You see, that's the all-backward thinking.  Is it possible for you at all to crank up the speed until you settle down at "comfortably challenging" pace and stay there for however long you want to run?  Instead, you set the pace and try to stick with it.  Yes, there IS an element of the belt speed and you having to keep up--if so, you probably are forced to run a bit faster.  Still, the best doesn't determine how fast you're running.  YOU still control the belt speed.  If you think otherwise, that means you don't know how to listen to your "inner coach".  In a way, THAT is why time trial should not be, and will not be, alternate to a race.  Workout is workout.  

                              You see, that's the all-backward thinking.  Is it possible for you at all to crank up the speed until you settle down at "comfortably challenging" pace and stay there for however long you want to run?  Instead, you set the pace and try to stick with it.  Yes, there IS an element of the belt speed and you having to keep up--if so, you probably are forced to run a bit faster.  Still, the best doesn't determine how fast you're running.  YOU still control the belt speed.  If you think otherwise, that means you don't know how to listen to your "inner coach".  In a way, THAT is why time trial should not be, and will not be, alternate to a race.  Workout is workout.  

                               

                              Not sure I agree.  I'm all for listening to your inner coach and letting your body set the speed but I know that I'm not wired to move my arm forward and press a button on a console to increase the speed tof the belt 'neath my feet to some number that I think seems right the same way I'm hard wired to "run as fast as I can over the distance that's left."

                               

                              On a treadmill I can't come close to the speeds I've run in races (or even in workouts on the roads or track for that matter.)  Some people can I guess.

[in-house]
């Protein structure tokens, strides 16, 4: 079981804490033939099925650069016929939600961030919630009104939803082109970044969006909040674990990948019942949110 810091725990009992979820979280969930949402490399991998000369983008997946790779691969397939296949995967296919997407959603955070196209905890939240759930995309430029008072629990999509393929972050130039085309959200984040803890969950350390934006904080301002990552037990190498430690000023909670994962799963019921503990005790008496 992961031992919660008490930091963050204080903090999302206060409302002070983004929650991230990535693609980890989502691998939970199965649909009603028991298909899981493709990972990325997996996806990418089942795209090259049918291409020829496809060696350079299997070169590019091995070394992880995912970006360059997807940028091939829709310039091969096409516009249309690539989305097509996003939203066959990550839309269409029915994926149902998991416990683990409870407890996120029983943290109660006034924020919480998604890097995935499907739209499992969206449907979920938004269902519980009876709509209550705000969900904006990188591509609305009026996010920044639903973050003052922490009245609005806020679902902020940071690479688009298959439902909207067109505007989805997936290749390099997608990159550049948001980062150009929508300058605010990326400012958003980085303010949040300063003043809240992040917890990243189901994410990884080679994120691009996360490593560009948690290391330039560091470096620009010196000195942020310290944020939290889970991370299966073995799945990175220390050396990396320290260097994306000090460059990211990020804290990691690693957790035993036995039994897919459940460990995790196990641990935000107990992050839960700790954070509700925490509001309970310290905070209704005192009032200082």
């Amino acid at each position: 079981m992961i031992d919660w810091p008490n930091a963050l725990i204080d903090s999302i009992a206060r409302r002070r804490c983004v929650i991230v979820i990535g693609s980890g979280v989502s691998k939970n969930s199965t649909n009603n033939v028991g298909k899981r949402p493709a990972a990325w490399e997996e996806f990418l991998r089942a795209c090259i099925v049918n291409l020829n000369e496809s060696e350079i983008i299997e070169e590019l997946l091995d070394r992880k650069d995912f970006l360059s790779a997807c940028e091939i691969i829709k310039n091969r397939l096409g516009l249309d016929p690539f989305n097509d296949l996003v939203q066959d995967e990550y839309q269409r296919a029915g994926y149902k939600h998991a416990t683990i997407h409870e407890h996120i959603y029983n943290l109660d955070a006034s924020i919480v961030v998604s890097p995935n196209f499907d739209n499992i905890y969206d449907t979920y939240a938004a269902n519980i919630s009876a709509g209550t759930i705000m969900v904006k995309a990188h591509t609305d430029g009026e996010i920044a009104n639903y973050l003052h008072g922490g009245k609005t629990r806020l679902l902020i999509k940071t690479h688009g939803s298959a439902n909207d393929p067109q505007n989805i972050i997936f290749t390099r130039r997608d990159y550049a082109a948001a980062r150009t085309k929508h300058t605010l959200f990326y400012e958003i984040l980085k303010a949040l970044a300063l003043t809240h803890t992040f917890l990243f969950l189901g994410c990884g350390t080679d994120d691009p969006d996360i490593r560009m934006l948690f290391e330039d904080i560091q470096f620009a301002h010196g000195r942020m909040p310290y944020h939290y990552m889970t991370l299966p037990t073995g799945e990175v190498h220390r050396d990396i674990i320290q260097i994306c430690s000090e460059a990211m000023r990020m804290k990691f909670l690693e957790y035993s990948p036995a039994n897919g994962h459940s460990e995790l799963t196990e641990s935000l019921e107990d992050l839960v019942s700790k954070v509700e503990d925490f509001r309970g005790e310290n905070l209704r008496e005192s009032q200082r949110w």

Runners run.

                                Not sure I agree.  I'm all for listening to your inner coach and letting your body set the speed but I know that I'm not wired to move my arm forward and press a button on a console to increase the speed tof the belt 'neath my feet to some number that I think seems right the same way I'm hard wired to "run as fast as I can over the distance that's left."

                                 

                                On a treadmill I can't come close to the speeds I've run in races (or even in workouts on the roads or track for that matter.)  Some people can I guess.

                                I can NEVER run anywhere near my best speed on treadmill.  In fact, it's quite a bit slower.  So I don't care how fast the meter tells me.  For one, it's too depressing.  I just did tempo-ish run on treadmill today.  I thought I wanted to do about 20-minutes of good effort.  I got it up to about 8.3MPH but it could have been 7.9, it could have been 8.7...it could have been 6.9.  In fact, I think I do better on treadmill doing fartlek.  It's sort of all over the place.  When I do hills, it could be 7.5 grade at 5.5MPH for 12 minutes; it could be 10.0 grade at 4.8MPH for 4 minutes...  I can fairly easily run 6:30 in a race.  As long as can do that, I don't really care what numbers I see on treadmill.